At the Grain Marketing Board, a retired army colonel, Samuel Muvuti, ran the board for many years until he was charged with over 500 cases of fraud.
By keeping army officers well taken care of, Mugabe made sure the ties founded in the struggle remained strong.
It worked, and they have defended him for years.
Douglas Nyikayaramba, a top military officer, once declared he was prepared to die for Mugabe.
At the burial earlier this year of intelligence officer, Zenzo Ntuliki, Mugabe publicly thanked the security forces for keeping him in power.
“These uniforms are not just for putting on,” he declared.
Mugabe is now being kicked out by the same military that has kept him in power for so long.
Drunk on his own self-delusion, he forgot how much power over the State he had given the military over the years.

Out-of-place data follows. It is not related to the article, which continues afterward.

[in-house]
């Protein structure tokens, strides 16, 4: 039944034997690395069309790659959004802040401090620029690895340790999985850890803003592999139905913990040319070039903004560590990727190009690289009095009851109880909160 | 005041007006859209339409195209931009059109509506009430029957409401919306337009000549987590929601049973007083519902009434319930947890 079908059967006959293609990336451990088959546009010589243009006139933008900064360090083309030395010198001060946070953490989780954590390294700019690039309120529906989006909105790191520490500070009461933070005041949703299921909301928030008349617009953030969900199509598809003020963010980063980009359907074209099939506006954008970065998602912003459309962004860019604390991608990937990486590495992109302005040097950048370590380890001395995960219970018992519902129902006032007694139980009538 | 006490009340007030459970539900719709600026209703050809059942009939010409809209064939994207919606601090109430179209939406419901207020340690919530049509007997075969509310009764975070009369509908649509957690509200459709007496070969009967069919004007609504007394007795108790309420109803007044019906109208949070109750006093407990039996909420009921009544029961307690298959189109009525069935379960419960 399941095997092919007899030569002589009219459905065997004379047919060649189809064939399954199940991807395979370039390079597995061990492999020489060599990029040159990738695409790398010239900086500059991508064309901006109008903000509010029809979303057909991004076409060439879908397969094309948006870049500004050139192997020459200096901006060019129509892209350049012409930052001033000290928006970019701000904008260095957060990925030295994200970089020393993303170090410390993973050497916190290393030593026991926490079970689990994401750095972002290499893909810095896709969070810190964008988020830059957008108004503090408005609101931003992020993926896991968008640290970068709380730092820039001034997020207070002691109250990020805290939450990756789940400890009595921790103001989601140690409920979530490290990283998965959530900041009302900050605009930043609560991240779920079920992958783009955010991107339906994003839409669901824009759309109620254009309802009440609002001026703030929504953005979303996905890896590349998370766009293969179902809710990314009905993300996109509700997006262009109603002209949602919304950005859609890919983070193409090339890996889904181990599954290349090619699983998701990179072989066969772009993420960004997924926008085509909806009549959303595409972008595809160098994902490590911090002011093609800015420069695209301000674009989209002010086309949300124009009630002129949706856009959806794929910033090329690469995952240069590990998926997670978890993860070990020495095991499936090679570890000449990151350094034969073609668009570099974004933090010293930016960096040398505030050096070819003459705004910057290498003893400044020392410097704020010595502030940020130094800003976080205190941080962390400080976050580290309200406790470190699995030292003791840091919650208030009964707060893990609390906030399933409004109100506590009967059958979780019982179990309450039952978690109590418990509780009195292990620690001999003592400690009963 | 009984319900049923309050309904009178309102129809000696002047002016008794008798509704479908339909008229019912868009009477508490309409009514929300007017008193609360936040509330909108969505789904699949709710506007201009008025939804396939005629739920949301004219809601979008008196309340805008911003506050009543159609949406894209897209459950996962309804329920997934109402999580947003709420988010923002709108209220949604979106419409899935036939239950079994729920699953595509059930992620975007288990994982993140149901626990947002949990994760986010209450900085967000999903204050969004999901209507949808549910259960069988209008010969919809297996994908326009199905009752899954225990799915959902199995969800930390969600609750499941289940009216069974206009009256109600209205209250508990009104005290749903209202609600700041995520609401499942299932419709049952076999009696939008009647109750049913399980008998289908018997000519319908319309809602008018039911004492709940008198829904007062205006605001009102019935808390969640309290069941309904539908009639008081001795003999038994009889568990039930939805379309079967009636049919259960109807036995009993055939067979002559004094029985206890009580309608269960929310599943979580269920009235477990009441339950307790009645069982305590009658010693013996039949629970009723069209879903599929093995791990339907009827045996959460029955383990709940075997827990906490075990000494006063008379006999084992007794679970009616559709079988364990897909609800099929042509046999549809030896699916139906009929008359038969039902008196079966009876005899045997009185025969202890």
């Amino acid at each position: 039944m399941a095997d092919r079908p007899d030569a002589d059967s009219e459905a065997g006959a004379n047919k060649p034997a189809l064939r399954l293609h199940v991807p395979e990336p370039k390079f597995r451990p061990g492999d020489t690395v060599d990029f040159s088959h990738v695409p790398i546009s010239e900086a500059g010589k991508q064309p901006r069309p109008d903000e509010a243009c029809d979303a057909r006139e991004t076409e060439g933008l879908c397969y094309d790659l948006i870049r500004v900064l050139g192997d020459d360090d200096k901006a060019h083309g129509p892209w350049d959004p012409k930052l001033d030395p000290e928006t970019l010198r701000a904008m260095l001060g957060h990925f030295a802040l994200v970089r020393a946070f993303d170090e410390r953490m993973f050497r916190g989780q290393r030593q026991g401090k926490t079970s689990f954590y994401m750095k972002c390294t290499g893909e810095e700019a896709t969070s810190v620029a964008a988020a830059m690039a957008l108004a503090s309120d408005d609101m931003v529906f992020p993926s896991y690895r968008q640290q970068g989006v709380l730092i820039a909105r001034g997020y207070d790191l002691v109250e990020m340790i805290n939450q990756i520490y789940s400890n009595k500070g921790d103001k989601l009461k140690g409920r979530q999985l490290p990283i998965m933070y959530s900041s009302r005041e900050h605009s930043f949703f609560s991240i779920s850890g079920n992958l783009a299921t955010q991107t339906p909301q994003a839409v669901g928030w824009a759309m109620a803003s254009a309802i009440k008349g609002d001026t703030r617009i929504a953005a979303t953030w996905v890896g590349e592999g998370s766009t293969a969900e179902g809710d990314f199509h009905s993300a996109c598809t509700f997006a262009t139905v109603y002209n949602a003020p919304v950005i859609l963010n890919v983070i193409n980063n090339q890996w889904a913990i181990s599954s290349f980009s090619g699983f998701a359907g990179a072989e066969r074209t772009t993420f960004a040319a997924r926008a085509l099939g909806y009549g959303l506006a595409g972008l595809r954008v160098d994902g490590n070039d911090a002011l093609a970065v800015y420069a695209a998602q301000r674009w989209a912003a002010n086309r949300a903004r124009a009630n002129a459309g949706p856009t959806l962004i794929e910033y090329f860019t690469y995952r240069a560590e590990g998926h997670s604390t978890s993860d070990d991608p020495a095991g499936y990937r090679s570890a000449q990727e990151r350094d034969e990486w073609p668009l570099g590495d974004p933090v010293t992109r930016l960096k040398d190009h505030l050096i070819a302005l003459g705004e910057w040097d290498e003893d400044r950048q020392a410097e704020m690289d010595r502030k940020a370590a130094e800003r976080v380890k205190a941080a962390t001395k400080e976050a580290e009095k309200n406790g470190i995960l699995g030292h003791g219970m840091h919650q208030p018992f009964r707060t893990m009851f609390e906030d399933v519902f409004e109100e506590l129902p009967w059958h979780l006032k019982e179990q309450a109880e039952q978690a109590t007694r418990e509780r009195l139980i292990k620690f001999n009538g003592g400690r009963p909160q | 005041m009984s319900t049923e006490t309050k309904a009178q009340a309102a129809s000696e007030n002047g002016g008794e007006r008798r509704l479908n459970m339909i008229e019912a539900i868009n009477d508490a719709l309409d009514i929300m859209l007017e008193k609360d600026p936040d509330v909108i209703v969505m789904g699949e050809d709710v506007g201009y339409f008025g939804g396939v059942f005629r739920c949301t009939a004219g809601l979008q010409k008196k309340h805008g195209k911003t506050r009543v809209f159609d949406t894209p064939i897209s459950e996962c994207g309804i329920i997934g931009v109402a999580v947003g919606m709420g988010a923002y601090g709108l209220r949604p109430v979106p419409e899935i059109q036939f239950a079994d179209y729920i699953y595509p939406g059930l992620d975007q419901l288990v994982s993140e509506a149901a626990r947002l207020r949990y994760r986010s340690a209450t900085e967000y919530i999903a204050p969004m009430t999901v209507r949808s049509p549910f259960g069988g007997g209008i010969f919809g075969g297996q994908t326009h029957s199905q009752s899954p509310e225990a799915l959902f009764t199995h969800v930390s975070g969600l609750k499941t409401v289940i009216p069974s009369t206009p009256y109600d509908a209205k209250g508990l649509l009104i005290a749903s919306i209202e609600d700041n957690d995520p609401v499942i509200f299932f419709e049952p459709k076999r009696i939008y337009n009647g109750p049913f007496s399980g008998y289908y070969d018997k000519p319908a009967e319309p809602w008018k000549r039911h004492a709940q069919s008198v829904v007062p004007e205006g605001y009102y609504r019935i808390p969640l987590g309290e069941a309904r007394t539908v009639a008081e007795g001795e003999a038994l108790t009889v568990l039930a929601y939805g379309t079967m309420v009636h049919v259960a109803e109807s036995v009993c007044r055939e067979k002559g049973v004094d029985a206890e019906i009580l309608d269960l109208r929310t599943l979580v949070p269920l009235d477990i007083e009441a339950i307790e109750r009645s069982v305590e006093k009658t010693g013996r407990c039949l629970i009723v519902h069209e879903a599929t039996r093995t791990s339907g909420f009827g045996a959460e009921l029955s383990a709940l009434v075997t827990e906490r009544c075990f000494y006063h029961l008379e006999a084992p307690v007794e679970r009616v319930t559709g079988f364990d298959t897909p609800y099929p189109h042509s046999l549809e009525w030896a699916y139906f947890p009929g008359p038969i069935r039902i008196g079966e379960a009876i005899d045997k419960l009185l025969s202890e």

For the military, the threat of losing all that influence over the State broke the decades-old alliance.
It was a threat represented by First Lady Grace and her allies, who, in their arrogant chase for power, showed little respect for the war veterans and their critical role.
In 2008, during that bloody runoff campaign, Mugabe vowed a voter’s pen could never have power over the gun.
“A country we won by the gun? Taken away by the stroke of a pen? Never. The pen can never be mightier than the gun.”
Today, surrounded by those same guns, shaky pen in hand and being forced to sign his resignation letter, Mugabe must be wishing for pens to be mightier than guns.- The Source